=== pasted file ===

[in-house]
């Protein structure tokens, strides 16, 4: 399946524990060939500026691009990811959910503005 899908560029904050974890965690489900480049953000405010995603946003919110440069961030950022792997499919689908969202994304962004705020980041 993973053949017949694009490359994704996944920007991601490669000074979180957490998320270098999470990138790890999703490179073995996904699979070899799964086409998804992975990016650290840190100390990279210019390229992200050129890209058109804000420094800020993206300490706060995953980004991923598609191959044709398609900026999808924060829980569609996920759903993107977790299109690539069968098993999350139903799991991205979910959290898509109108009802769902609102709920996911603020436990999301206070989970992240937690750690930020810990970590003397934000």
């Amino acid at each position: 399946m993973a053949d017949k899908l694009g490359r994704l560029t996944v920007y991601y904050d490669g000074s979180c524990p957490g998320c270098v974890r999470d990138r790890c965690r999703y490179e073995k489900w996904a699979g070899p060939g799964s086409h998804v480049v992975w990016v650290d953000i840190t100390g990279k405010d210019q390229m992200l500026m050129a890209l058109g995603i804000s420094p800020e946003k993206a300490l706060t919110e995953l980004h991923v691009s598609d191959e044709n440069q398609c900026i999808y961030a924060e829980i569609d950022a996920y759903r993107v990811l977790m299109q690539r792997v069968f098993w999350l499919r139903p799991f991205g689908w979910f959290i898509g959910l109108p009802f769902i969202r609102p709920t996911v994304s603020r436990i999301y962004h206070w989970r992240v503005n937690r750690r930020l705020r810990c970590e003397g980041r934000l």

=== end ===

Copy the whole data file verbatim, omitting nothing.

[in-house]
């Protein structure tokens, strides 16, 4: 399946524990060939500026691009990811959910503005 899908560029904050974890965690489900480049953000405010995603946003919110440069961030950022792997499919689908969202994304962004705020980041 993973053949017949694009490359994704996944920007991601490669000074979180957490998320270098999470990138790890999703490179073995996904699979070899799964086409998804992975990016650290840190100390990279210019390229992200050129890209058109804000420094800020993206300490706060995953980004991923598609191959044709398609900026999808924060829980569609996920759903993107977790299109690539069968098993999350139903799991991205979910959290898509109108009802769902609102709920996911603020436990999301206070989970992240937690750690930020810990970590003397934000």
């Amino acid at each position: 399946m993973a053949d017949k899908l694009g490359r994704l560029t996944v920007y991601y904050d490669g000074s979180c524990p957490g998320c270098v974890r999470d990138r790890c965690r999703y490179e073995k489900w996904a699979g070899p060939g799964s086409h998804v480049v992975w990016v650290d953000i840190t100390g990279k405010d210019q390229m992200l500026m050129a890209l058109g995603i804000s420094p800020e946003k993206a300490l706060t919110e995953l980004h991923v691009s598609d191959e044709n440069q398609c900026i999808y961030a924060e829980i569609d950022a996920y759903r993107v990811l977790m299109q690539r792997v069968f098993w999350l499919r139903p799991f991205g689908w979910f959290i898509g959910l109108p009802f769902i969202r609102p709920t996911v994304s603020r436990i999301y962004h206070w989970r992240v503005n937690r750690r930020l705020r810990c970590e003397g980041r934000l």